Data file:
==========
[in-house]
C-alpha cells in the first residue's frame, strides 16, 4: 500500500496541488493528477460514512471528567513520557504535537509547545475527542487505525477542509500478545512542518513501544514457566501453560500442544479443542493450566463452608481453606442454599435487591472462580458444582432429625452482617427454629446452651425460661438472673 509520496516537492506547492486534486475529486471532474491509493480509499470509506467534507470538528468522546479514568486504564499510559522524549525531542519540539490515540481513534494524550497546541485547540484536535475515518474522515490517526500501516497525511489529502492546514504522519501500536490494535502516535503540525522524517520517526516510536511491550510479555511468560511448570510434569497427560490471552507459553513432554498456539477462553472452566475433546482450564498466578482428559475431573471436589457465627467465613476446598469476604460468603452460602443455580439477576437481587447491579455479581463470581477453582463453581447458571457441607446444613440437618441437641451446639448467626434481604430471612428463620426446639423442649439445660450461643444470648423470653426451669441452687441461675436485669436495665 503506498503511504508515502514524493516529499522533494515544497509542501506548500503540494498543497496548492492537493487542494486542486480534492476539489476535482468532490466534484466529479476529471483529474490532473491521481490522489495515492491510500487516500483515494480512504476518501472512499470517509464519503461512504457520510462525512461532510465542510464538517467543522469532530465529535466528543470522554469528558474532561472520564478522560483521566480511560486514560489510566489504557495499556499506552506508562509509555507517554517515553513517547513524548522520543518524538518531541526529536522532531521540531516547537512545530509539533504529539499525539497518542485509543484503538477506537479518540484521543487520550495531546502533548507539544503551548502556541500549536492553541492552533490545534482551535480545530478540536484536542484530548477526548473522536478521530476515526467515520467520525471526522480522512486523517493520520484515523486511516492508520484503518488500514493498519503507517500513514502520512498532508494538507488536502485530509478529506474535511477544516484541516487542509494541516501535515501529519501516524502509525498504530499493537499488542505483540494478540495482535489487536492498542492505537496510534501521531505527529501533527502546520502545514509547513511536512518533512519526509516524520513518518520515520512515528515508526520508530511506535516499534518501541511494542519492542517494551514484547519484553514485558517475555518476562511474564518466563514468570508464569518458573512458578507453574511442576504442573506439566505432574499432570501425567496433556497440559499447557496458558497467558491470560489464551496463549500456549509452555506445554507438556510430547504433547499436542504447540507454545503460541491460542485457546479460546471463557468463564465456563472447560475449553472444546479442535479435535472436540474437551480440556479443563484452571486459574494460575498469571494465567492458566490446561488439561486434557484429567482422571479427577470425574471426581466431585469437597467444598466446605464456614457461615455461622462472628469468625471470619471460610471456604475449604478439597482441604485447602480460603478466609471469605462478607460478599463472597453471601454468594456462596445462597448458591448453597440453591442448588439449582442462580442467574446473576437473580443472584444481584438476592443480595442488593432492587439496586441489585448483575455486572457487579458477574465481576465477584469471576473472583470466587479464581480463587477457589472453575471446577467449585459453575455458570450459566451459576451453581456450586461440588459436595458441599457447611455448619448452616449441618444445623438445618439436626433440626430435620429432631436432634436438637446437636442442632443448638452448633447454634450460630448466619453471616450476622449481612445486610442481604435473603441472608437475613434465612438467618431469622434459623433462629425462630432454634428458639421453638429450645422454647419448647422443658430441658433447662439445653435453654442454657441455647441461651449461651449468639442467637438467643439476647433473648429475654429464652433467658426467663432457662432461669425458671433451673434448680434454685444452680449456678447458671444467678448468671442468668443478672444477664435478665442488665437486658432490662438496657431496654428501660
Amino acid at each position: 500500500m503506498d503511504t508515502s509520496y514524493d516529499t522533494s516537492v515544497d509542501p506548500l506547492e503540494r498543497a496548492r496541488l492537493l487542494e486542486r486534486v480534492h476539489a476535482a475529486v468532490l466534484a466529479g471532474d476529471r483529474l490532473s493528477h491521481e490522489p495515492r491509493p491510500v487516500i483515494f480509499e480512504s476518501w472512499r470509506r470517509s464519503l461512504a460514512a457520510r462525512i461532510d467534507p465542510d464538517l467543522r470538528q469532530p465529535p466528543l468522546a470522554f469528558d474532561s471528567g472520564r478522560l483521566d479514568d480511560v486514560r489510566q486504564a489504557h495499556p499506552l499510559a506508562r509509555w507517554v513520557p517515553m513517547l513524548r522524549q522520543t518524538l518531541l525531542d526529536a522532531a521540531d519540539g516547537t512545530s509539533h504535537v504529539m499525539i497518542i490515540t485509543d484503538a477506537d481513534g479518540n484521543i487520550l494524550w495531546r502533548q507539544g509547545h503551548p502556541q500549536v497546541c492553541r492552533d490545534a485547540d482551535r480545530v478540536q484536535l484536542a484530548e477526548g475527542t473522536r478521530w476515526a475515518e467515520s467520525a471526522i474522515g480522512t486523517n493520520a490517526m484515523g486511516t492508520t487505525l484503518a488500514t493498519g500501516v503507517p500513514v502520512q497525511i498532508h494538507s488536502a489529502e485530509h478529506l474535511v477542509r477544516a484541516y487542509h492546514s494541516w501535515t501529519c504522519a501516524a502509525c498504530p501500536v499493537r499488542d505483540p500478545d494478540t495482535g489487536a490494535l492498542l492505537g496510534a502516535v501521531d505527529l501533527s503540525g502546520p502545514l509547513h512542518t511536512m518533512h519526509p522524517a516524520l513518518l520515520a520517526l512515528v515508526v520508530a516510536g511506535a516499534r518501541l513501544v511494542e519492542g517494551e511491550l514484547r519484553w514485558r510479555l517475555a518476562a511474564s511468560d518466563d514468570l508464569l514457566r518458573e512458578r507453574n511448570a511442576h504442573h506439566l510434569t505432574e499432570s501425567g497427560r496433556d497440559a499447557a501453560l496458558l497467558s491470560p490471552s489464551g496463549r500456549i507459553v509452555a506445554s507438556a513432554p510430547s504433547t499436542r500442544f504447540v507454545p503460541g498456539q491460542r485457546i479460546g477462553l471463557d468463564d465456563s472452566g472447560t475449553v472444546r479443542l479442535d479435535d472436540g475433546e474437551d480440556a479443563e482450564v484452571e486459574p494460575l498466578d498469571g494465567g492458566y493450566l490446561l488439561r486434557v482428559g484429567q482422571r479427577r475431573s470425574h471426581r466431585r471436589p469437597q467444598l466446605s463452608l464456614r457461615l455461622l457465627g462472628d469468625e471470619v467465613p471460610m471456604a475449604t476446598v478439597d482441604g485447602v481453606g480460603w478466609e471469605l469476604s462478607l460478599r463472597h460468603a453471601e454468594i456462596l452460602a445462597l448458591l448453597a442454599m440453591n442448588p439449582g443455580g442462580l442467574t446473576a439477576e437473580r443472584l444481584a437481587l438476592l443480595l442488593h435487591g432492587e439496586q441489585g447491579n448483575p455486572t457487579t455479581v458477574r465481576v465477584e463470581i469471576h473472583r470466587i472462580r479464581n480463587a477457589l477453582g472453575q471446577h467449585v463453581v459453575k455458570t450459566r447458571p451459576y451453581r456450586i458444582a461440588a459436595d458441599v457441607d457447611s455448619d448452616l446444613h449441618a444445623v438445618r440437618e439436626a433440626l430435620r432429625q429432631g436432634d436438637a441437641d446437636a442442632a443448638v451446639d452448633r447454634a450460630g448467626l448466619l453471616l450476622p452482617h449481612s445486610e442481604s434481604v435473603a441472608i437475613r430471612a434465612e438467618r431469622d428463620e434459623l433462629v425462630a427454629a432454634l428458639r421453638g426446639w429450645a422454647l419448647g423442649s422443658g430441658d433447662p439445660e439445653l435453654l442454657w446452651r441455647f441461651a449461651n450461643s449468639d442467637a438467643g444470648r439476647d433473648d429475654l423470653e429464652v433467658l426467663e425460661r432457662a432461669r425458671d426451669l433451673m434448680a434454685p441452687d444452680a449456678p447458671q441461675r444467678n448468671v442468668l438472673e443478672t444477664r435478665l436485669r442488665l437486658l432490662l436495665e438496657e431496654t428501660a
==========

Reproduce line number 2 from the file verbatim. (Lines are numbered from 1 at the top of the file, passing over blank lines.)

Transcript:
C-alpha cells in the first residue's frame, strides 16, 4: 500500500496541488493528477460514512471528567513520557504535537509547545475527542487505525477542509500478545512542518513501544514457566501453560500442544479443542493450566463452608481453606442454599435487591472462580458444582432429625452482617427454629446452651425460661438472673 509520496516537492506547492486534486475529486471532474491509493480509499470509506467534507470538528468522546479514568486504564499510559522524549525531542519540539490515540481513534494524550497546541485547540484536535475515518474522515490517526500501516497525511489529502492546514504522519501500536490494535502516535503540525522524517520517526516510536511491550510479555511468560511448570510434569497427560490471552507459553513432554498456539477462553472452566475433546482450564498466578482428559475431573471436589457465627467465613476446598469476604460468603452460602443455580439477576437481587447491579455479581463470581477453582463453581447458571457441607446444613440437618441437641451446639448467626434481604430471612428463620426446639423442649439445660450461643444470648423470653426451669441452687441461675436485669436495665 503506498503511504508515502514524493516529499522533494515544497509542501506548500503540494498543497496548492492537493487542494486542486480534492476539489476535482468532490466534484466529479476529471483529474490532473491521481490522489495515492491510500487516500483515494480512504476518501472512499470517509464519503461512504457520510462525512461532510465542510464538517467543522469532530465529535466528543470522554469528558474532561472520564478522560483521566480511560486514560489510566489504557495499556499506552506508562509509555507517554517515553513517547513524548522520543518524538518531541526529536522532531521540531516547537512545530509539533504529539499525539497518542485509543484503538477506537479518540484521543487520550495531546502533548507539544503551548502556541500549536492553541492552533490545534482551535480545530478540536484536542484530548477526548473522536478521530476515526467515520467520525471526522480522512486523517493520520484515523486511516492508520484503518488500514493498519503507517500513514502520512498532508494538507488536502485530509478529506474535511477544516484541516487542509494541516501535515501529519501516524502509525498504530499493537499488542505483540494478540495482535489487536492498542492505537496510534501521531505527529501533527502546520502545514509547513511536512518533512519526509516524520513518518520515520512515528515508526520508530511506535516499534518501541511494542519492542517494551514484547519484553514485558517475555518476562511474564518466563514468570508464569518458573512458578507453574511442576504442573506439566505432574499432570501425567496433556497440559499447557496458558497467558491470560489464551496463549500456549509452555506445554507438556510430547504433547499436542504447540507454545503460541491460542485457546479460546471463557468463564465456563472447560475449553472444546479442535479435535472436540474437551480440556479443563484452571486459574494460575498469571494465567492458566490446561488439561486434557484429567482422571479427577470425574471426581466431585469437597467444598466446605464456614457461615455461622462472628469468625471470619471460610471456604475449604478439597482441604485447602480460603478466609471469605462478607460478599463472597453471601454468594456462596445462597448458591448453597440453591442448588439449582442462580442467574446473576437473580443472584444481584438476592443480595442488593432492587439496586441489585448483575455486572457487579458477574465481576465477584469471576473472583470466587479464581480463587477457589472453575471446577467449585459453575455458570450459566451459576451453581456450586461440588459436595458441599457447611455448619448452616449441618444445623438445618439436626433440626430435620429432631436432634436438637446437636442442632443448638452448633447454634450460630448466619453471616450476622449481612445486610442481604435473603441472608437475613434465612438467618431469622434459623433462629425462630432454634428458639421453638429450645422454647419448647422443658430441658433447662439445653435453654442454657441455647441461651449461651449468639442467637438467643439476647433473648429475654429464652433467658426467663432457662432461669425458671433451673434448680434454685444452680449456678447458671444467678448468671442468668443478672444477664435478665442488665437486658432490662438496657431496654428501660